Through its period of British colonisation, Sierra Leone also served as the seat of Government for other British Colonies along the West African Coast. The first college for higher education in West Africa and indeed in tropical Africa, Fourah Bay College, was established in Sierra Leone in 1827. The country is therefore well known for its early achievements in the fields of medicine, law and education which originally earned it the name, 'the Athens of West Africa'.

Freetown, the capital, seat of government and centre of all commercial activities in the country has spread considerably, from its population of a mere 7,400 in 1874 to about 700,000 inhabitants now; and this figure is still growing. Freetown also provides natural anchorage and berthing facilities for ships at the Queen Elizabeth II Quay, the third largest natural harbour in the world. The City contains many important buildings and landmarks of historical and cultural interest, the most prominent and significant of which is the Cotton Tree, standing almost in the centre of Freetown, and reputed to be more than 300 years old.

Sierra Leone’s recent history has been marred by a rebel war which began in 1991 and lasted until July 7 1999 when a peace agreement was signed between the Government and the Revolutionary United Front (RUF) the group that had been waging the war.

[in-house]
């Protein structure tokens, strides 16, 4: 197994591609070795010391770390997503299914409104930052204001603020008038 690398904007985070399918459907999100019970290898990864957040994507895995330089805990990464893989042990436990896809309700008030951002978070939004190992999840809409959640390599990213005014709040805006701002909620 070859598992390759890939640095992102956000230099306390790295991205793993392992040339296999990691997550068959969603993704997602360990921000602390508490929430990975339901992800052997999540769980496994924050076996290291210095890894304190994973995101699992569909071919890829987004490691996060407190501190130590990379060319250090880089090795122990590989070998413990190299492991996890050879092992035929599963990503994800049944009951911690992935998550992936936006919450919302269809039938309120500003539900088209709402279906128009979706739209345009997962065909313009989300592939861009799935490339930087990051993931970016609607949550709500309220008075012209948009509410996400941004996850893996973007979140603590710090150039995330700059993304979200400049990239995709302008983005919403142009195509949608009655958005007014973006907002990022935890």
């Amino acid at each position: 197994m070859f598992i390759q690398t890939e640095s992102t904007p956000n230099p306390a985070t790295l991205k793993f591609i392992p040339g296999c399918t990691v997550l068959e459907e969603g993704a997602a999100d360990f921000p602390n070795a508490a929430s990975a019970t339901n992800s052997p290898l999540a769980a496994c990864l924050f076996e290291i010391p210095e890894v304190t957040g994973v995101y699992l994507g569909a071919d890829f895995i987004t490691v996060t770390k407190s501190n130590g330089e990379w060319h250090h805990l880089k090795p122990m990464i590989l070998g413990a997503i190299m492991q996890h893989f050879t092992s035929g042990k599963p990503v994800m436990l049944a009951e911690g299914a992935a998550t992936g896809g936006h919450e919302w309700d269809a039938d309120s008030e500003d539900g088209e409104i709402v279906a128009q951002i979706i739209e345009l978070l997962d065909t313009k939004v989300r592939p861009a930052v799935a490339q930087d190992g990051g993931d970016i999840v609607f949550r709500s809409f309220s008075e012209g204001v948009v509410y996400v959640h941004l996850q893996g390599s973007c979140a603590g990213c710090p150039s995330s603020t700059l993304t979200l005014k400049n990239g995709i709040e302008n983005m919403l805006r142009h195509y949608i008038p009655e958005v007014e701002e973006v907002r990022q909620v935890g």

Sierra Leone became an independent, Sovereign state within the Commonwealth on 27 April 1961, thus ending its British administration. Ten years later, on 19 April 1971, the country became a Republic, with its own elected President as Head of State. In 1978, the country became a one-party state with the All People’s Congress (APC) in power. In 1991, a multi-party democratic constitution was adopted, and multi-party elections scheduled for 1992. However, the army, led by Captain Valentine Strasser, overthrew the APC government in April 1992 and formed the National Provisional Ruling Council (NPRC) which ruled the country for four years. The current President, Alhaji Ahmad Tejan Kabbah, was democratically elected and voted into office, in 1996. The concept of government was influenced for a long time by the British model of a Parliament of elected Members drawn from national constituencies, with a Cabinet of Ministers responsible for Government Departments. The government was headed by a Prime Minister until 1971 when a Republic was declared and the British Monarch ceased being Head of State. The 1991 Constitution is modeled on the American system, with an Executive President. Government also encompasses and recognises the roles of local Chiefs and Chiefdoms. These two cultural practices of government are combined to form the single platform upon which the Republic is governed.